If you’re a “frequent buyer” at the fall/winter farmers’ markets in your area, you know that radishes love cool weather. Most folks think about serving them in salads all summer, but the truth is that here in the south, the heat can make them downright hot and spicy and the best radishes are had just after the main market season closes and just as it reopens in the spring. Around the Triangle, many of the farmers have started growing all sorts of radishes from small candy colored ones that look like they belong in an Easter basket to huge long jumbo Diakon radishes. So I thought I might throw a simple salad or two together to see how the different varieties combine and work with other fall vegetables like baby spinach and arugula.
The salad I’ve chosen to share today comes from an inspirational meal at one of favorite restaurants. It is quite colorful, which is probably why I liked it from the start. And, you’ll be able to vary both the radish types and the greens in this recipe to suit your local market offerings. I have left the skins on the radishes to add more color to the salad, so make sure to wash the outside of the veggies well to remove any dirt. You can lightly blanch the radishes to reduce the spicy flavor a little and it also makes them more pliable in the salad. If you happen to have a spiral slicer in your cabinet, this is an excellent time to pull it out and use it on the radishes so they look and feel like noodles in your mouth. The noodle texture is amazing in this dish, but it’s certainly not a requirement.
For the greens, you’ll need something that is fairly tender so select baby spinach or baby arugula. If you can only find medium leaves, then cut them up a bit into thick ribbons so they will mix well with the julienned radishes and dressing. I’ve also added sautéed local Shiitake mushrooms and some roasted local duck, which make this a pretty hearty lunch salad with a bowl of Turnip Soup. You can use roasted chicken or substitute some nuts and change the mushrooms to a small button variety and serve them raw if you prefer as well. It’s pretty simple to make the mushrooms and the duck (chicken) ahead of time and use them in different dishes over a couple of days. You can serve this as a completely raw salad if you have a preference in that direction using the nuts instead of meat and perhaps adding some pea shoots or sprouts if you have them handy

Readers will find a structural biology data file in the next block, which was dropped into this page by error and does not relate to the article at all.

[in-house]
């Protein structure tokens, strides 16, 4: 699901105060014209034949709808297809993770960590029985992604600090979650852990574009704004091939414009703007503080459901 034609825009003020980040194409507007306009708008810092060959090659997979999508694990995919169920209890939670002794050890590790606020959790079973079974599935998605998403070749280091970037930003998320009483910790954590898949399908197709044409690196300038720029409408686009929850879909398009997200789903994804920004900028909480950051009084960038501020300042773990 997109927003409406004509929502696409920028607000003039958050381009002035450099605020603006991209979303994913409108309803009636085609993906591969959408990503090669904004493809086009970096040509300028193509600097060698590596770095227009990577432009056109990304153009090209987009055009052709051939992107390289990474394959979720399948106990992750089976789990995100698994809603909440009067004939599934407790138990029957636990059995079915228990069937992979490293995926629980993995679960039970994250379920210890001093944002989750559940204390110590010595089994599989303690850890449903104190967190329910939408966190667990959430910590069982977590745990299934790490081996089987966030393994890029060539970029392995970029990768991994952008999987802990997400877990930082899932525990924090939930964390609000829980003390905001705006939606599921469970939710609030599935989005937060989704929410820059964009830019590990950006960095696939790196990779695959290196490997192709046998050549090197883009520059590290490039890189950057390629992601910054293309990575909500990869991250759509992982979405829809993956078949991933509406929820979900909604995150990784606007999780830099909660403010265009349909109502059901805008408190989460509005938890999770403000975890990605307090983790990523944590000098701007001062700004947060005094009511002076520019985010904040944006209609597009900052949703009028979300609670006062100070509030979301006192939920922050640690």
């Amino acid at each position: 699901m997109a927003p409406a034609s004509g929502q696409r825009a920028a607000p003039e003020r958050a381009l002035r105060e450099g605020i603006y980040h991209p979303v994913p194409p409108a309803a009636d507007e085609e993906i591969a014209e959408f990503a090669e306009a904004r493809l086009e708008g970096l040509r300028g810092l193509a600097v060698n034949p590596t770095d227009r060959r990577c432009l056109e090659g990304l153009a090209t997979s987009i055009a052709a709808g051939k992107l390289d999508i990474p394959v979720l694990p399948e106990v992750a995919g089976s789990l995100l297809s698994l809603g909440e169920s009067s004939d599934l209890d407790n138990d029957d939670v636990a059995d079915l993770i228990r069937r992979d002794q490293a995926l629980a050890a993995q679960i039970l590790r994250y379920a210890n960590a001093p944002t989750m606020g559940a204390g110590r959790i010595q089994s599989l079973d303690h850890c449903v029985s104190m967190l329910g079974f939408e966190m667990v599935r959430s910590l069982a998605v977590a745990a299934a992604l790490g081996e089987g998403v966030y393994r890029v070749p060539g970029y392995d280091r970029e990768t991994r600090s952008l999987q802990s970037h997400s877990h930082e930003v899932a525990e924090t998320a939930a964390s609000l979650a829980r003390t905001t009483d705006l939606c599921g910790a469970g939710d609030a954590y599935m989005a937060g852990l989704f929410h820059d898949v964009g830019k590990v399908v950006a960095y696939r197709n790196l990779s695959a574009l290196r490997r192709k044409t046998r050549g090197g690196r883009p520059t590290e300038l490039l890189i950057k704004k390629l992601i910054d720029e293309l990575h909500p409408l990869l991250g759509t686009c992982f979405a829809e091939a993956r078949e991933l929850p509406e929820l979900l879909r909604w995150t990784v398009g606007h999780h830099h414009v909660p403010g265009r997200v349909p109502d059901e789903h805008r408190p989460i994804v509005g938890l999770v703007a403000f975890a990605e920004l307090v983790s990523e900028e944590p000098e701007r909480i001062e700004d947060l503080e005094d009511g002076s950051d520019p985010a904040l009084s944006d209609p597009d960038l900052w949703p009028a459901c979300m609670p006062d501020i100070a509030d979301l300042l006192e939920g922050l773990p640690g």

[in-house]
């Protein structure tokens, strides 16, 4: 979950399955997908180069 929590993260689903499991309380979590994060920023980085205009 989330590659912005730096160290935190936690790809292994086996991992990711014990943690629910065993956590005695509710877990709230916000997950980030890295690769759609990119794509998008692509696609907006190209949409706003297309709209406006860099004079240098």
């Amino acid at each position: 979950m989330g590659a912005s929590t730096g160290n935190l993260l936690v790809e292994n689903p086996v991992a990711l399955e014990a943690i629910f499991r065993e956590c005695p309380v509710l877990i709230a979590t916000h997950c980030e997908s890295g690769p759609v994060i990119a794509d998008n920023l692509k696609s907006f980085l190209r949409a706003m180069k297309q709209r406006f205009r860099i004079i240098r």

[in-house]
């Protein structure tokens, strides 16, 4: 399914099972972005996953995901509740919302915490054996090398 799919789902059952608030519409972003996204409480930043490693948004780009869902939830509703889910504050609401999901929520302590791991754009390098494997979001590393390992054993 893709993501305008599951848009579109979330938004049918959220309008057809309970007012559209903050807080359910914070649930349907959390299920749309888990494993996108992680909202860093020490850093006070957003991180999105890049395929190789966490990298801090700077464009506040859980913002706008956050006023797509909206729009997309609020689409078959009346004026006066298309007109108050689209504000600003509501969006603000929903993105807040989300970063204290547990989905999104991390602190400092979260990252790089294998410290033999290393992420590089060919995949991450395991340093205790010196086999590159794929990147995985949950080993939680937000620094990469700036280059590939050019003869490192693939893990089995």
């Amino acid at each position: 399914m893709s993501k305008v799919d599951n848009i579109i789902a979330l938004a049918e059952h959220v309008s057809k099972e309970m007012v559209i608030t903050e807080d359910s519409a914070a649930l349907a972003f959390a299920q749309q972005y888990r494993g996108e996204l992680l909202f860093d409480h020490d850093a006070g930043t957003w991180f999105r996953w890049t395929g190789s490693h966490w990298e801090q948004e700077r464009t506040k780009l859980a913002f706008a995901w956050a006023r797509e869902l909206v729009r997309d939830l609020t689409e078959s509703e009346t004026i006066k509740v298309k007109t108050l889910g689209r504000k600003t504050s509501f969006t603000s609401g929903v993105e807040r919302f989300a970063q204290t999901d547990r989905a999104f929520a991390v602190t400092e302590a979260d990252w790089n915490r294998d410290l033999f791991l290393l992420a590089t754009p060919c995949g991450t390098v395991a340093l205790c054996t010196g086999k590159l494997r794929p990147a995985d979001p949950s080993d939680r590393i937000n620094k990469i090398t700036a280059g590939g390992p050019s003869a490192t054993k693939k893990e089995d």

Radish Salad with Baby Greens & Roasted Duck
Ingredients for Salad
- 2 oz Misato Rose radishes (about 1 radish)
- 2 oz baby spinach or baby arugula (about 3 cups loose)
- 2 tablespoons baby leeks or green onion, finely chopped
- 1 oz raw Shiitake mushrooms
- 1 tablespoon pomegranate seeds (optional)
- 2 chopped tablespoon nuts (optional) (toasted or raw)
- 2 oz chopped roasted duck (optional)
Ingredients for Dressing
- 2 tablespoons Apple Cider or White Balsamic Vinegar
- 2 teaspoons Honey or Maple Syrup
- 1 teaspoon country-style Dijon mustard (or local / home-made favorite)
- Salt & Pepper to taste
- Thoroughly wash and dry the outside of your radishes and julienne them. Keep any dark or red-skinned varieties separate until you get ready to serve the salad so they don’t change the color of lighter radishes.
- Wash and dry the leafy greens. Julienne cut them if they are medium size.
- Leeks and green onions can hold some of the sandy soil they are normally grown in, so take extra care in cleaning those. Finely chop.
- Gently wipe the mushrooms with a damp paper towel to remove any dirt and pull off the bottoms (save for mushroom stock). Slice into thin slivers and saute quickly in olive oil with either Chardonnay Oak Barrel Smoked Salt or Himalayan Pink sea salt & mixed ground pepper.
- Roasted Duck should be sliced into bite sized pieces. You can warm this in olive oil with the mushrooms or just warm it a little before tossing it with the salad. The flavor is better at room temperature or warmed rather than chilled.
- Mix the dressing up and toss the salad ingredients all together a half hour before serving. If you like your dressing sweeter, increase the honey or maple syrup. This dressing does not require oil because the radishes have a lot of nature liquid that blends with the vinegar and honey.